UPDATED: Services Sunday for Hawthorne Race Course’s Tom Carey, who helped guide rebuild after 1978 fire, has died at 87

He also steered the Cicero horse track through other tough times, with declining revenues and competition from casinos and the state lottery.

SHARE UPDATED: Services Sunday for Hawthorne Race Course’s Tom Carey, who helped guide rebuild after 1978 fire, has died at 87
Tom Carey, the patriarch of Hawthorne Race Course.

Tom Carey, the patriarch of Hawthorne Race Course.

Provided photo

Tom Carey, a high school and college football standout who went on to lead Hawthorne Race Course for 30 years, died Tuesday at 87.

The fourth of five generations in the century-plus family business, he steered the Cicero horse track through declining revenues as lotteries and casinos expanded. And he helped to rebuild it after a disastrous fire in 1978 destroyed the grandstand.

He died at his home in Boca Raton, Florida, according to racetrack representatives. Mr. Carey, who had been diagnosed with Alzheimer’s disease, also lived in a Riverside house with giant bronze horse statues on the lawn.

Even when survival mode kicked in during the fire, he tried to keep an eye toward the future, he said in a 2003 Sun-Times interview. The track reopened after two years.

“Fire commissioner [Robert] Quinn was on site almost immediately and wanted to know what I wanted saved,” Mr. Carey said. “I said, ‘Foal certificates for the horsemen.’ They needed them as proof that the foals came from their horses.

“The certificates were in the vault with the money. So Quinn decked me up with a fireman’s hat, heavy coat, trousers and boots, and we crawled into the steel room, hooked a cable around the vault and had an engine pull it through a hole in the wall. We just made it out.”

Mr. Carey also helped Arlington International Racecourse rebuild after a 1985 fire at the northwest suburban track. He offered to let Arlington run races at Hawthorne, which it did.

Without that, “You would have had a pause in racing in Illinois, and the horses may not have come back,” according to Jim Miller, director of media relations for Hawthorne.

“Smoke was still coming out” when Mr. Carey arrived to lend a hand, said Dick Duchossois, chairman emeritus of Arlington. “He was the first one sitting on our doorstep to say ‘You can run the rest of your meet at Hawthorne.’ ”

“We went over there with all of our troops” to finish the season and many racing jobs were saved as a result, Duchossois said.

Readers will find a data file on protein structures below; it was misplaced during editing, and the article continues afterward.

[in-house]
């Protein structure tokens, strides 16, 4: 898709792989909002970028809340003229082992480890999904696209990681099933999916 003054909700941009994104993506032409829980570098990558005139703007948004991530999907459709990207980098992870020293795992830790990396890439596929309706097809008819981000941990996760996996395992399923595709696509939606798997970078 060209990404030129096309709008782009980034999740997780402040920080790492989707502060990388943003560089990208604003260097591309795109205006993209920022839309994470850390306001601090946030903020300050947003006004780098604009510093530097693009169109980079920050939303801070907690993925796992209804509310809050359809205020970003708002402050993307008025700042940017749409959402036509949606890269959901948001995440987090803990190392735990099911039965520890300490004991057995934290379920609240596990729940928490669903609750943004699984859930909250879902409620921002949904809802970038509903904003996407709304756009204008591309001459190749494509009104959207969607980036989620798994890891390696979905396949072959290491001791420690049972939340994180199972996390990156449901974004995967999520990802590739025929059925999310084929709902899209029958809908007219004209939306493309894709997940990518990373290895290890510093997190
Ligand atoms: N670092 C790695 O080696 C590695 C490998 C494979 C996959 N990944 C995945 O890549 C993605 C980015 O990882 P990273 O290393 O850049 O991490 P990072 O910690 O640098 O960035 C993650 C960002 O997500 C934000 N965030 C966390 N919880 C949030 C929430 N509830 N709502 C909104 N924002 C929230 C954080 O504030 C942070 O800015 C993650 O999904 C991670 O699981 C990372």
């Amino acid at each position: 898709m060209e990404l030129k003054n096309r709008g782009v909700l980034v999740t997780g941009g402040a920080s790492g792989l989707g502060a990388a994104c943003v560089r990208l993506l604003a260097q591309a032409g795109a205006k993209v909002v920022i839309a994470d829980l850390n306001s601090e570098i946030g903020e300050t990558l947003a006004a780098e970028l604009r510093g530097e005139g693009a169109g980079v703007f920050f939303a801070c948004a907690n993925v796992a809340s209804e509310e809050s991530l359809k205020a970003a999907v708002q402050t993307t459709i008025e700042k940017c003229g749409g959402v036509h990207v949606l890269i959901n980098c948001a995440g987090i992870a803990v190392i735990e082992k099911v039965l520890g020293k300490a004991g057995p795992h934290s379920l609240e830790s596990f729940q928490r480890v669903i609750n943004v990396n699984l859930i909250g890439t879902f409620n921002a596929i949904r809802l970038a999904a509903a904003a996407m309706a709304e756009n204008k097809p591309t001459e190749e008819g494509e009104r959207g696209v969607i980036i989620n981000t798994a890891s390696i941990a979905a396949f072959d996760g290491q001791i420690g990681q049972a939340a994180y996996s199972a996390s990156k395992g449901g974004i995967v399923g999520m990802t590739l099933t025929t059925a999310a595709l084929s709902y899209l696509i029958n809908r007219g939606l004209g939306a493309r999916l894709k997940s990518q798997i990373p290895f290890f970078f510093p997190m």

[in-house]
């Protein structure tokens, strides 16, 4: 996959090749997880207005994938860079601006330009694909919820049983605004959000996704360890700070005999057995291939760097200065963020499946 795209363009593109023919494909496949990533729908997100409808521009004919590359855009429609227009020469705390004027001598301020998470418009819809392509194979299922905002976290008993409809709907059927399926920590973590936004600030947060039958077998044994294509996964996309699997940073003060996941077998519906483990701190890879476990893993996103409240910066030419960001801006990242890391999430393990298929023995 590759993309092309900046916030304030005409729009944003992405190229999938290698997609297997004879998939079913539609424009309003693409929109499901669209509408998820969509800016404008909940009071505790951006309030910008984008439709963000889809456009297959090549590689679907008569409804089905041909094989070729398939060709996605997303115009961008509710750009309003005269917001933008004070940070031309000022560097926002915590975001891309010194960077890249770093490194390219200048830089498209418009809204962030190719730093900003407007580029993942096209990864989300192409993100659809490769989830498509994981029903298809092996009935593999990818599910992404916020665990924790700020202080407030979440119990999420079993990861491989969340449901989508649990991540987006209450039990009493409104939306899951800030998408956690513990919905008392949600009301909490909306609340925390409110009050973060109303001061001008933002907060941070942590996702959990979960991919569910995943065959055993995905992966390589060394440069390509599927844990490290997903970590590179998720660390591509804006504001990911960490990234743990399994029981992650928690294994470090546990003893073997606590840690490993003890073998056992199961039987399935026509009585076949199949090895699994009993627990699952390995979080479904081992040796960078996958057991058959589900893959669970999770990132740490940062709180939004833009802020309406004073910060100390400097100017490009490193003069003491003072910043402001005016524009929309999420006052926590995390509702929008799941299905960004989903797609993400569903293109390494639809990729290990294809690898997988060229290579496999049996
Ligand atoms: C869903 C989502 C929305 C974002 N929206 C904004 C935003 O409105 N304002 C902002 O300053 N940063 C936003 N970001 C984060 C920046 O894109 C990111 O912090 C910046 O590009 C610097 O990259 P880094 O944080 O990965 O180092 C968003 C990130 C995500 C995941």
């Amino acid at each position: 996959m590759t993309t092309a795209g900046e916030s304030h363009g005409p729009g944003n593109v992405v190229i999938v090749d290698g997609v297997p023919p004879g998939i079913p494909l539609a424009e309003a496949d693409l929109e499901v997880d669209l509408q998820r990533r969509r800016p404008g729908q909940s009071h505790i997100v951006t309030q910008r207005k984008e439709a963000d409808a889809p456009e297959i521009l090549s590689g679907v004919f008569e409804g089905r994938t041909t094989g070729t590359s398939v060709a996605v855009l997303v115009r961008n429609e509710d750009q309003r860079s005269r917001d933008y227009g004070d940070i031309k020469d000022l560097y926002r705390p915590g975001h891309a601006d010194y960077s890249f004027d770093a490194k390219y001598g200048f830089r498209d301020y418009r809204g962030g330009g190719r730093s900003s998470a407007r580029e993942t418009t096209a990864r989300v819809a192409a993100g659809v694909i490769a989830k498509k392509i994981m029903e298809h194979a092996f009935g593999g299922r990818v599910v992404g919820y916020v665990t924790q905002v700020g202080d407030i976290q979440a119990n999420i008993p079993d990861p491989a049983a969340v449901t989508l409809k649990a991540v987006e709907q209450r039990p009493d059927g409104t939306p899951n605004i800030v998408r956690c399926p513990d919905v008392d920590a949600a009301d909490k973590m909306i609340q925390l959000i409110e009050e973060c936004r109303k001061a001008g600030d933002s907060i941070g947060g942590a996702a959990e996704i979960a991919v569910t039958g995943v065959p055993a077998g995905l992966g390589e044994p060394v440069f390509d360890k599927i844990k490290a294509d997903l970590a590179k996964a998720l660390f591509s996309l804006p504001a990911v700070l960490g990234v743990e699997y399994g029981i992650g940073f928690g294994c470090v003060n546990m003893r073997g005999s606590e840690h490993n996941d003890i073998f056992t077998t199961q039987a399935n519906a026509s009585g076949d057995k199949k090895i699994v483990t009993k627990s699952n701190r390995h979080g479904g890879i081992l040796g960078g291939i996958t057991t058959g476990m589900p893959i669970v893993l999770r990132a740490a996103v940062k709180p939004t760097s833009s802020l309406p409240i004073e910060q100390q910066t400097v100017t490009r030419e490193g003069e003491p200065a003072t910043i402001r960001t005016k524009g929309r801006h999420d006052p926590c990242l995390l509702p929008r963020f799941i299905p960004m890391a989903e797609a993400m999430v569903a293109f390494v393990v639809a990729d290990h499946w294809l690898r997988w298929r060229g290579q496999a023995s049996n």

Mr. Carey was a hands-on, highly visible figure at Hawthorne, which is now operated by his nephew Tim Carey.

“On racing day, he would be there in the winner’s circle,” Miller said. “He would be in the paddock as the horses were being saddled. He would eat in the food court with the patrons.”

During his era, top thoroughbreds that ran at the track included Cryptoclearance, Awesome Again and Black Tie Affair.

The family business was founded by his great-grandfather Thomas Carey, a Chicago alderman who owned a brick company.

Young Tom led the 1950 football team at Mount Carmel High School to an 11-0 record before joining the football team at the University of Notre Dame, where he played for coaches Frank Leahy and Terry Brennan.

In the Sun-Times interview, he reminisced about a landmark, foggy game of his youth — a 45-20 victory:

“We beat Lane Tech in the 1950 Prep Bowl. It was so foggy in Soldier Field we couldn’t see their guys, but we obviously saw their goal line. I threw a long pass to Paul Leoni that just disappeared. I didn’t know what happened until Paul showed up with the ball. I still don’t know how he saw it.”

Hawthorne Race Course president Tom Carey in October 1997.

Hawthorne Race Course president Tom Carey in October 1997.

Richard A. Chapman / Sun-Times

He spoke of his scrappy upbringing.

“Our neighborhood on the Southeast Side went from 67th and Stony Island to the steel mills,” he said. “The guys didn’t take anything from anyone. The upperclassmen tried to fight us, but we took care of it.”

He called Notre Dame’s Johnny Lattner, who won the Heisman Trophy and then played for the Pittsburgh Steelers, the “best athlete I ever saw. I met him when he came back from Notre Dame to watch Fenwick play us in a big Catholic League game. Guess who was first to greet me the next year when I showed up at Notre Dame? Johnny Lattner. Here’s an All-American junior remembering a grubby freshman’s first name.”

He got a bachelor’s degree in business administration from Notre Dame in 1955 and then went on to get his law degree from Northwestern University in 1958.

And, from 1956 to 1960, “Tom coached the Mount Carmel football team to four sectional titles,” Miller said, “as well as one city championship and one co-championship.”

He is survived by his wife Susan, six children and many grandchildren and great-grandchildren, Miller said.

Visitation will be from noon to 5 p.m. Sunday at Colonial-Wojciechowski Funeral Home, 8025 W. Golf Rd., Niles, with a memorial mass to begin at 5:30 p.m. at St. Isaac Jogues Church, 8149 W. Golf Rd., Niles.

The Nov. 20, 1978, Sun-Times report on the devastating fire at Hawthorne Race Course.

The Nov. 20, 1978, Sun-Times report on the devastating fire at Hawthorne Race Course.

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